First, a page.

Wyoming 14 Member Impacts Rangeview Students

John+Griffin+talked+about+his+experience+of+getting+kicked+off+of+his+team+for+trying+to+voice+his+opinion+in+a+protest.+%28Katiana+Williams%29+
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Wyoming 14 Member Impacts Rangeview Students

John Griffin talked about his experience of getting kicked off of his team for trying to voice his opinion in a protest. (Katiana Williams)

John Griffin talked about his experience of getting kicked off of his team for trying to voice his opinion in a protest. (Katiana Williams)

John Griffin talked about his experience of getting kicked off of his team for trying to voice his opinion in a protest. (Katiana Williams)

John Griffin talked about his experience of getting kicked off of his team for trying to voice his opinion in a protest. (Katiana Williams)

Katiana Williams and Cade Palmer

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On Tuesday, October 8th, Rangeview had a special guest speaker; John Griffin who was apart of the Wyoming 14. The Wyoming 14 was a group of 14 African American football players at the University of Wyoming who got kicked off of the team due to participating in a protest in 1969.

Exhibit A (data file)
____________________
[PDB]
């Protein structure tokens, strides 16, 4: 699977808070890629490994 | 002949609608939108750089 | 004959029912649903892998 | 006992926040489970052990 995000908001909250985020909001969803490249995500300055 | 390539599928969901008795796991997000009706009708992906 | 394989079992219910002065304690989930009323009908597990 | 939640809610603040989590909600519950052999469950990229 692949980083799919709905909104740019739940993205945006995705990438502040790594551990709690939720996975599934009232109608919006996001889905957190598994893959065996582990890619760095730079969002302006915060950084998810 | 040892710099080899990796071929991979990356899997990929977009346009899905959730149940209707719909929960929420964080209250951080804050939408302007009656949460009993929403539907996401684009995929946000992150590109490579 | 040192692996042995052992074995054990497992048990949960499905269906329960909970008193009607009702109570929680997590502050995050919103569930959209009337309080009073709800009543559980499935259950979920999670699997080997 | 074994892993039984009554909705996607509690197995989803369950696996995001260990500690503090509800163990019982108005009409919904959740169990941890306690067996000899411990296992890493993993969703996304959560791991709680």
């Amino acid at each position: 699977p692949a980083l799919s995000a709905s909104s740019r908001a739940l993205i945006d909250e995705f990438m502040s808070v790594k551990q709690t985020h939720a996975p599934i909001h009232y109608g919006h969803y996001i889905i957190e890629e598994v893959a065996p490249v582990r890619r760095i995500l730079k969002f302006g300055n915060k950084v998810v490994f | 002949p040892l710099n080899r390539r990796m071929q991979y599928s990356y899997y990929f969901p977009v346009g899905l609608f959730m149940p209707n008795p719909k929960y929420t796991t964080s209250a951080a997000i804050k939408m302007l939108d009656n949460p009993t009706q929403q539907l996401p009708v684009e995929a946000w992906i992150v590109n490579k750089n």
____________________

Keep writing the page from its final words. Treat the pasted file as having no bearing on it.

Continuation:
At the time, the head coach was Llyod Eaton; a 51 year old white male. Eaton decided to dismiss the 14 players when they appeared in his office with their black armbands on and  were asking permission to wear them in their upcoming home game against BYU. The arm bands were to protest the LDS policy (The Church of Jesus Christ of Latter-Day Saints), which banned African American men from priesthood.

John Griffin talked about his experience of getting kicked off of his team for trying to voice his opinion in a protest. (Katiana Williams)

“There were a lot of lies out there, we never quit and we also never refused to play,” said John Griffin. John Griffin was a Junior College Transfer from San Fernando, California and was the leading receiver.

The 14 players were: Tony McGee, John Griffin, Willie Hysaw, Don Meadows, Ivie Moore, Tony Gibson, Jerome Berry, Joe Williams, Mel Hamilton, Jim Issac, Earl Lee, Ted Williams, Lionel Grimes, and Ron Hill. 

“There were five of us who were NFL bound and I was one of them,” Griffin said.

“Rangeview was blessed by the story told by John Griffin of the Wyoming Black 14. Their courage to fight discrimination for 50 years is a great example for our entire community at RHS,” said Athletic Director Shawn Palmer.

It took the University of Wyoming 50 years to reach out and apologize to the 14 of them, only 11 of them are still alive. 

“He was very impactful. Especially as a black young man, he inspired me to want to make a change,” said Junior Jayden Foster.